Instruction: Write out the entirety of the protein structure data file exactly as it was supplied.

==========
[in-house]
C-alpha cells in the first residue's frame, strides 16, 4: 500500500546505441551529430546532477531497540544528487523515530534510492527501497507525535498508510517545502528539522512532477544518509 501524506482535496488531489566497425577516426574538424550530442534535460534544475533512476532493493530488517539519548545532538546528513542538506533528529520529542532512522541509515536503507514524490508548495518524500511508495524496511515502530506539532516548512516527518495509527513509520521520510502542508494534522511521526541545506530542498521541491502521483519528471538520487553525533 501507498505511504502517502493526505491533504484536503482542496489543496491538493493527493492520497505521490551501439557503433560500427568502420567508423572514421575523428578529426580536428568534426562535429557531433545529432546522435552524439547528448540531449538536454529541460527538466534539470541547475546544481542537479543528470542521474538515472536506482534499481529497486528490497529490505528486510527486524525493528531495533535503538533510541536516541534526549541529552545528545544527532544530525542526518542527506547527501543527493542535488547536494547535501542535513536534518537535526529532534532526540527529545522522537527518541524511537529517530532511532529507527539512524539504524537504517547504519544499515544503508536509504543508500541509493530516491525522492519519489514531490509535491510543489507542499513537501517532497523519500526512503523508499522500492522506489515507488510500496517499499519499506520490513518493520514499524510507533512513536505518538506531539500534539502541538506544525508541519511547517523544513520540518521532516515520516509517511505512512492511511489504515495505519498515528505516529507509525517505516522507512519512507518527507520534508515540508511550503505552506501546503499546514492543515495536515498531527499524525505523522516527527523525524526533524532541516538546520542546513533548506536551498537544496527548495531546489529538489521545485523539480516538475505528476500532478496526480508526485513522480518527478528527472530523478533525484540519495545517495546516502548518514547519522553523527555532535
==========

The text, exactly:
[in-house]
C-alpha cells in the first residue's frame, strides 16, 4: 500500500546505441551529430546532477531497540544528487523515530534510492527501497507525535498508510517545502528539522512532477544518509 501524506482535496488531489566497425577516426574538424550530442534535460534544475533512476532493493530488517539519548545532538546528513542538506533528529520529542532512522541509515536503507514524490508548495518524500511508495524496511515502530506539532516548512516527518495509527513509520521520510502542508494534522511521526541545506530542498521541491502521483519528471538520487553525533 501507498505511504502517502493526505491533504484536503482542496489543496491538493493527493492520497505521490551501439557503433560500427568502420567508423572514421575523428578529426580536428568534426562535429557531433545529432546522435552524439547528448540531449538536454529541460527538466534539470541547475546544481542537479543528470542521474538515472536506482534499481529497486528490497529490505528486510527486524525493528531495533535503538533510541536516541534526549541529552545528545544527532544530525542526518542527506547527501543527493542535488547536494547535501542535513536534518537535526529532534532526540527529545522522537527518541524511537529517530532511532529507527539512524539504524537504517547504519544499515544503508536509504543508500541509493530516491525522492519519489514531490509535491510543489507542499513537501517532497523519500526512503523508499522500492522506489515507488510500496517499499519499506520490513518493520514499524510507533512513536505518538506531539500534539502541538506544525508541519511547517523544513520540518521532516515520516509517511505512512492511511489504515495505519498515528505516529507509525517505516522507512519512507518527507520534508515540508511550503505552506501546503499546514492543515495536515498531527499524525505523522516527527523525524526533524532541516538546520542546513533548506536551498537544496527548495531546489529538489521545485523539480516538475505528476500532478496526480508526485513522480518527478528527472530523478533525484540519495545517495546516502548518514547519522553523527555532535